Whether it’s Easter fun or to mark the start of Spring, watching chicks hatch from eggs in the classroom provides great learning opportunities and is often a highlight of the school year for primary-aged pupils. So, what do you need to know if you have a pupil (or staff member) with an egg allergy?

What is an egg allergy?

People who are allergic to egg will have an allergic reaction if they eat egg or foods containing egg.

The allergic reaction occurs because the person’s immune system mistakenly identifies egg proteins, in either the whites and/or yolk, as harmful.

People with an egg allergy must avoid eating eggs or any ingredients containing egg.  Some people with an egg allergy can eat well-cooked or baked egg, others will react if even a small amount of egg touches their skin.

Read more about the symptoms of an allergic reaction and how to respond to an allergic reaction.

Is it safe for a pupil with an egg allergy to be in the classroom with an egg incubator and hatching chicks?

🥚 It is safe for the child to be in the classroom with the incubator, but they should not touch the eggs. Always ask them to wash their hands after touching the incubator box.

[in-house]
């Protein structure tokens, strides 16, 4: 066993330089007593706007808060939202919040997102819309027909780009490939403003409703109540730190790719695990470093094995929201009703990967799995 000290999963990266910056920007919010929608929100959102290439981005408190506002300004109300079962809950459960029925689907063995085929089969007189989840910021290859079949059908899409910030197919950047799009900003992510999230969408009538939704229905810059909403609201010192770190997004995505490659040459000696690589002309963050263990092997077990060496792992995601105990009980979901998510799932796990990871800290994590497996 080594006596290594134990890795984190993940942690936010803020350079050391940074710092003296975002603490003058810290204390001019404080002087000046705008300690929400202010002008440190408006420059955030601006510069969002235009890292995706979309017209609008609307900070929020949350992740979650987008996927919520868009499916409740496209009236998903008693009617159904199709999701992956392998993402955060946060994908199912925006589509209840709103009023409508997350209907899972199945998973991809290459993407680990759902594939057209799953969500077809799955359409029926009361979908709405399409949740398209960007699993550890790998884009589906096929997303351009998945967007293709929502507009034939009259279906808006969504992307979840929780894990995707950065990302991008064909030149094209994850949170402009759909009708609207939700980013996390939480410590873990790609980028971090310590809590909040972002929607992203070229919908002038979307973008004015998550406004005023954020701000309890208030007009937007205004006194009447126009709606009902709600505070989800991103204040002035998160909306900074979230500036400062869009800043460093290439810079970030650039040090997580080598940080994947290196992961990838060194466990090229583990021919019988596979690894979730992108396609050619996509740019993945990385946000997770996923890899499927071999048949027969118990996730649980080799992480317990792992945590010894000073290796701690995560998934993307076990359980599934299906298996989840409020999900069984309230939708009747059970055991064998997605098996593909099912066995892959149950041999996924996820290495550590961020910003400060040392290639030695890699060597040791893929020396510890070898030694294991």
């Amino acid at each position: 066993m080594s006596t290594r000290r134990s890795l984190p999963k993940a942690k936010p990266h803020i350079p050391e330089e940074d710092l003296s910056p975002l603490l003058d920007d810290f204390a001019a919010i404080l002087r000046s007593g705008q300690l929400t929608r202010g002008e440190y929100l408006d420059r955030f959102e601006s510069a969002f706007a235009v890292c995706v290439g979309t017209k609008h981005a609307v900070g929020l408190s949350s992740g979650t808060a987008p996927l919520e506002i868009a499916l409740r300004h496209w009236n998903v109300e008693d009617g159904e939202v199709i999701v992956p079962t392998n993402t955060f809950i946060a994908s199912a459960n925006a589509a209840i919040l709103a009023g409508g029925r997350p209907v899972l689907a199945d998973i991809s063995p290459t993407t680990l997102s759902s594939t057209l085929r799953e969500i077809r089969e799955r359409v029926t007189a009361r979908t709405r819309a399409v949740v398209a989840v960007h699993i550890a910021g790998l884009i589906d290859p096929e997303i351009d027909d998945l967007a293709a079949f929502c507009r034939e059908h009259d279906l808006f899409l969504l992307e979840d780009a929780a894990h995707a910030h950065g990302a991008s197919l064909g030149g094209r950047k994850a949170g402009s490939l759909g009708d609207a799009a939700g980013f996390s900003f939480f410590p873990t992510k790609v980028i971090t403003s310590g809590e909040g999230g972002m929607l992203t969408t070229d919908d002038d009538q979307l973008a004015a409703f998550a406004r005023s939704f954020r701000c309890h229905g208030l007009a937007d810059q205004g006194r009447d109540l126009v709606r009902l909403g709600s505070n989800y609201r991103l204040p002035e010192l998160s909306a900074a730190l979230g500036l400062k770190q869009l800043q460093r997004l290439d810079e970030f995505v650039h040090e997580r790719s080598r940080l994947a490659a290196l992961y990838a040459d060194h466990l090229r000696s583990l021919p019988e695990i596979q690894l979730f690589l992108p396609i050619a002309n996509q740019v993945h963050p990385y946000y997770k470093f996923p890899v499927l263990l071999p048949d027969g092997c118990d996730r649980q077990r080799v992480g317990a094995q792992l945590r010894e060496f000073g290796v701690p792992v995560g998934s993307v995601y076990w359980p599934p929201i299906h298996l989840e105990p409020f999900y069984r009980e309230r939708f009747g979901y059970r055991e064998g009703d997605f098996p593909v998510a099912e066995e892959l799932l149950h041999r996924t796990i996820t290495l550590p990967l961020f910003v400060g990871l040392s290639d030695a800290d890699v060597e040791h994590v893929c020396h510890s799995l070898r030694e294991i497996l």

🐣 When the chicks hatch a child can handle them after 24-48 hours, once the feathers are quite dry and there is no egg residue remaining.

🧤 Consider whether a child with an egg allergy should wear disposable gloves to handle the chick (see below).

🐥 After handling the chick all pupils should wash their hands straight away.

👨‍🏫 The activity should be supervised by an adult to make sure the child does not put their hands near or in their mouth or risk cross-contamination from other pupils.

Communication with parents/carers:

We would recommend always letting parents and carers know if you are planning on having an incubator and hatching chicks in the classroom, particularly if their child has an egg allergy.

Discuss the measures you have in place regarding hygiene and handwashing and ask whether they would prefer their child to wear disposable gloves to touch the chicks.

Be mindful that some children with an egg allergy might feel very nervous about this activity and uncomfortable with having an incubator and eggs in such proximity to them.

Pictures: Chick: Afra Ramió on Unsplash

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